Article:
VectorLinux is one of those useful but lesser-known Linux distros. It’s
been around since 1999 and I’ve used it since 2006, off and on, in the
role of a secondary OS. Now, with the disruptive changes
Ubuntu forces on its user base with each new release, I’ve found myself
increasingly attracted to Vector’s stability and convenience. This
article introduces “VL” to those who may not be familiar with it.Vector is one of about two dozen Slackware-based Linux distros. Its
motto is “Keep it simple, keep it
small and let the end user decide what their operating system is going
to be.” The distro is small, fast and light. It challenges the
trend towards OS bloat. It’s a single CD download that
performswellevenon aging equipment. Many find it a
good base distro to build to their own preference. I’ll focus on what
distinguishes Vector from other distros in this review.
Vector comes in several editions. I’ve listed them all in the chart
below. They boil down to four basic choices–
- Standard — a full
featured Xfce-based desktop environment for multimedia, web browsing,
or home office work
- Standard Kde-Classic —
Standard Edition with KDE instead of Xfce
- Light — Standard Edition
paired down and optimized for low-end computers
- SOHO — Small Office / Home Office, a KDE-based version with
OpenOffice and productivity tools for office professionals
If you want a Live CD, you need to specifically download the “Live”
versions of these editions.
If you want to support the VectorLinux project, Deluxe and SOHO Deluxe editions are very
nicely-packaged systems for under $30US. VL does not withhold any tools or goodies
from you if you don’t buy these editions. Everything is available in
the free VL software repositories.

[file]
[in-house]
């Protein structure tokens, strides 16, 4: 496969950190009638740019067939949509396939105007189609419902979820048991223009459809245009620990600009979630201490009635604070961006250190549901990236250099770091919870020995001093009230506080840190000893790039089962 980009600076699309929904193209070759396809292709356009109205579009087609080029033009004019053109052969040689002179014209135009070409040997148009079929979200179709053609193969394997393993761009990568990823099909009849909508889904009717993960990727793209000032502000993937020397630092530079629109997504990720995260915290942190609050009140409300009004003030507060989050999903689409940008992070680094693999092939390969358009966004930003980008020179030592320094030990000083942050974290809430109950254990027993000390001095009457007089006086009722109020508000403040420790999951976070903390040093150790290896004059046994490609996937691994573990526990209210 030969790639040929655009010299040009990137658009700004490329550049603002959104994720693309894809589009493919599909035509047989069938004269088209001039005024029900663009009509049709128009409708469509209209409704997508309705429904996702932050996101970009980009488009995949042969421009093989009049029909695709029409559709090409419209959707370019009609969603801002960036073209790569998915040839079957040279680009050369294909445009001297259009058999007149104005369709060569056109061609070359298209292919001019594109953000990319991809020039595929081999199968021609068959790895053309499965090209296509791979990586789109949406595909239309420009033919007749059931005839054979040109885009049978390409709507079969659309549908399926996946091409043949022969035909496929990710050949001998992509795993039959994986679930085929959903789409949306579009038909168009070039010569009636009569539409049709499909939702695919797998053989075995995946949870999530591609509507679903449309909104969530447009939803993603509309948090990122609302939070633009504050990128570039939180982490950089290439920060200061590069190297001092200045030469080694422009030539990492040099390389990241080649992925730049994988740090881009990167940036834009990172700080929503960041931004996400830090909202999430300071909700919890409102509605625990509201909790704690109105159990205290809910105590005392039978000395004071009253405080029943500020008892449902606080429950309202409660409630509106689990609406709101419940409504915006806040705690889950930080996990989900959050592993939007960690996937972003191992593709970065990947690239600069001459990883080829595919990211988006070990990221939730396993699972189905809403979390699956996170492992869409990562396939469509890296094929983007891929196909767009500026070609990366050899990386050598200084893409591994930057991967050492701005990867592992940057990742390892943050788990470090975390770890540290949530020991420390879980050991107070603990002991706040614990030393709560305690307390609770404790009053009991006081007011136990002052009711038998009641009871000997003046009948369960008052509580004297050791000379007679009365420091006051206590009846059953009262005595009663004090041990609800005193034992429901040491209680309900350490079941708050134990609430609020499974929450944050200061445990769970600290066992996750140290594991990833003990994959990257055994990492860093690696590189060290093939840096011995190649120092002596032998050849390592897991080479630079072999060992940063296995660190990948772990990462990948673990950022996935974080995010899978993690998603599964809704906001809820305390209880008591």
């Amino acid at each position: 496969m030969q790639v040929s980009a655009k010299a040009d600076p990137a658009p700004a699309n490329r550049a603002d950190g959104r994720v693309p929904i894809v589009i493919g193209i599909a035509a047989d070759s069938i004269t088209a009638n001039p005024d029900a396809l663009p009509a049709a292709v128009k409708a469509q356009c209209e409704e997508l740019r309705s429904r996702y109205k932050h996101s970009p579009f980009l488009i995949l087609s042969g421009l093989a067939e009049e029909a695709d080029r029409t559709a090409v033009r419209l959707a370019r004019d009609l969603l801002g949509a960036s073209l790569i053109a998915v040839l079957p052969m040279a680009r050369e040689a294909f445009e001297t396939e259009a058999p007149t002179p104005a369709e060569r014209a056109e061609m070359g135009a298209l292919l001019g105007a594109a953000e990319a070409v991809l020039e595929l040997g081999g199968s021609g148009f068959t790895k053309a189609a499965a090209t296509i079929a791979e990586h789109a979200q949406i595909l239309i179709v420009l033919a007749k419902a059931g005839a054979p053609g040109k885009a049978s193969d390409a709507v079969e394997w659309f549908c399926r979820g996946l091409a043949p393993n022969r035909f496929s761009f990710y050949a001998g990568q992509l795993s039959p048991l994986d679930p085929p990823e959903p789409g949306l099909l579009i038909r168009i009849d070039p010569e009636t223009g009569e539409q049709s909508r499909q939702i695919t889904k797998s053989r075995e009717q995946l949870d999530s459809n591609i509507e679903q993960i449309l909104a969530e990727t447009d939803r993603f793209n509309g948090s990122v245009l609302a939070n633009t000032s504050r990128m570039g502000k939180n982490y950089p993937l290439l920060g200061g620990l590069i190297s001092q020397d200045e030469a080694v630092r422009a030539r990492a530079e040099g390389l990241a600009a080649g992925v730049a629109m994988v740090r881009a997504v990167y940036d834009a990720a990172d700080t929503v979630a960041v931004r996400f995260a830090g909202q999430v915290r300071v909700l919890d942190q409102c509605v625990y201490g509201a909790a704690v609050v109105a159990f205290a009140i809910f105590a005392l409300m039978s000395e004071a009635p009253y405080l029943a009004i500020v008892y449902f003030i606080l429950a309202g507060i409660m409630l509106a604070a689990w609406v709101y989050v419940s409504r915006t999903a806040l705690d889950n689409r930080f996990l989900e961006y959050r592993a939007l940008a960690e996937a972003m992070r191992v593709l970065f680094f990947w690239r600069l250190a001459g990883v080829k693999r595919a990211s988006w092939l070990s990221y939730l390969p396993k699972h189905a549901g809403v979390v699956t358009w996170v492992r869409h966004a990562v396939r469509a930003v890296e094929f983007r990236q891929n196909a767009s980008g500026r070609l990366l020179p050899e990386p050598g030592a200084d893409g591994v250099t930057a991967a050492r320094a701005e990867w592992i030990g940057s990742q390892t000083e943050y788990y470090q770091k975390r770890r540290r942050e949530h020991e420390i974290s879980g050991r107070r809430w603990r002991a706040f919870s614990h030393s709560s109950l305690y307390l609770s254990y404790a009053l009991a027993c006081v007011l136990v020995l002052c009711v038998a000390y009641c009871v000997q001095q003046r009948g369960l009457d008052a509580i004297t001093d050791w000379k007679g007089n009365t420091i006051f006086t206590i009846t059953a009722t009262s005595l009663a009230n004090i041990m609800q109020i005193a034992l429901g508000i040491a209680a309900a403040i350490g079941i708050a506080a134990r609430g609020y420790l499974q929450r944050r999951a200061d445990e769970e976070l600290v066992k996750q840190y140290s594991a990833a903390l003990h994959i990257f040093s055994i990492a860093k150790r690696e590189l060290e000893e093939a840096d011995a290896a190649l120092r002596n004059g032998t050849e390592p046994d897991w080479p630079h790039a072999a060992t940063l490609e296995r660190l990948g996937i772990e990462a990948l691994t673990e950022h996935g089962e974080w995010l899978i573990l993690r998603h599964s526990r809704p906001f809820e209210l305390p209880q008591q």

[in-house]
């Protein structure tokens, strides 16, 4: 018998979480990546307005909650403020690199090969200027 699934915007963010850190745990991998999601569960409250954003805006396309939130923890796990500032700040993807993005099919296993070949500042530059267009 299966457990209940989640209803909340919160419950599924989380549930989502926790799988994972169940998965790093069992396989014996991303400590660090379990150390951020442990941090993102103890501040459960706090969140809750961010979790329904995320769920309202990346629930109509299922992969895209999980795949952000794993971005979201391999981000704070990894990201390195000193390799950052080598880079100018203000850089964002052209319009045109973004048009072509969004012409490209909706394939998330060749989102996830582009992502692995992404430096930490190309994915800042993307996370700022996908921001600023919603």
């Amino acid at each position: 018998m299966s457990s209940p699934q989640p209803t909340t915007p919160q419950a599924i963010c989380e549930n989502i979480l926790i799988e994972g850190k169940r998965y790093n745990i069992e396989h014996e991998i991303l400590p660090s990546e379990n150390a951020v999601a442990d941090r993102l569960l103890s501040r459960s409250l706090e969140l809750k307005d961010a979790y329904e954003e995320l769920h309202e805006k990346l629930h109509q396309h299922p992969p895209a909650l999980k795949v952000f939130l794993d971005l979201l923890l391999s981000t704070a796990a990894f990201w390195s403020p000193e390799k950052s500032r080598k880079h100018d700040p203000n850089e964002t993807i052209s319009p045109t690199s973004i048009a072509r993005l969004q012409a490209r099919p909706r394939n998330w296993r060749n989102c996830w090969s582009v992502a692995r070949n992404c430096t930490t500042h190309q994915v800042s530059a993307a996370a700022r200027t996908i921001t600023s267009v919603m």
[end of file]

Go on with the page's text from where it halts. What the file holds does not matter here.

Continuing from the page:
–VectorLinux Editions —
packaged with extras like KDE, OpenOffice, more
Xfce-based desktop environment for multimedia, web browsing, or home
with KDE instead of Xfce
hardware. Configurable with JWM, IceWM, Openbox, or LXDE in Version 7.
|SOHO Deluxe||SOHO Edition packaged with extras||No|
Office/Home Office, a KDE-based version with OpenOffice and tools for
|64-bit Standard||Similar to|
Standard Edition but 64-bit. Available as a release candidate here
at the time of writing.
|VirtualBox images for the|
Standard and Light Editions
Vector’s editions allow you to stay with the distro if you have varied
needs or if your needs change over time. My opinion is that the project
should concentrate its developer resources on
fewer editions, so as to produce more timely upgrades and 64-bit
VectorLinux requires minimal
hardware, so little that I often use it in evaluating Pentium IV’s for
refurbishing. (Also, Vector is very good at hardware recognition.) The
Standard Edition even ran adequately for me on a P-III with 128M
memory, so I’ve never had cause to try the Light Edition. SOHO Edition
requires at least 512M of memory since it runs KDE with
With these low system requirements, you would expect — and you get —
excellent performance from Vector. It really snaps on current machines. And if you have an old XP or
Windows 98 computer lying around, VL is an ideal vehicle for turning it
into a secure, up-to-date system. But I don’t want to give the
impression that Vector is only for older machines, because that’s not
the case. Let’s see what it offers.
Standard Edition 7.0
I’ll review the 32-bit Standard Edition 7.0 and its Live CD. The two
identical. The Live CD lacks just a couple packages that are stripped
out of the regular Standard Edition (notably the Opera web browser), to
gain space for the Live tools. You can install Vector to disk from
either system. The Live CD additionally allows you to install to a
bootable USB thumb drive.
Standard Edition and its Live CD are currently at version 7.0, released
in November 2011. The Light Edition is also now at version 7.0,
released on March 21, 2012. Other Vector editions are upgrading from
release 6.0 as I write. Version 7.0 uses the 3.0.8 Linux kernel, while
earlier releases use the 2.6 kernel.
Applications– VL Standard Edition comes withthe full
set of apps you need for typical home or office use. Most are GTK+
based. Xfce is the default GUI, with FluxBox installed as a secondary
For web browsing, VL gives you Firefox (and Opera, too, if you’re not
using the Live CD). You get Pidgin and XChat for instant messaging and
a gFTP client. For office work
there is Abiword work processor, Gnumeric spreadsheet, J-Pilot for
appointments, the Orage calendar, ePDFviewer, a thesaurus, a
calculator, and the Geany and Leafpad text editors. For email, many
download Thunderbird from VL’s free software repositories.
Developers get Perl, Python,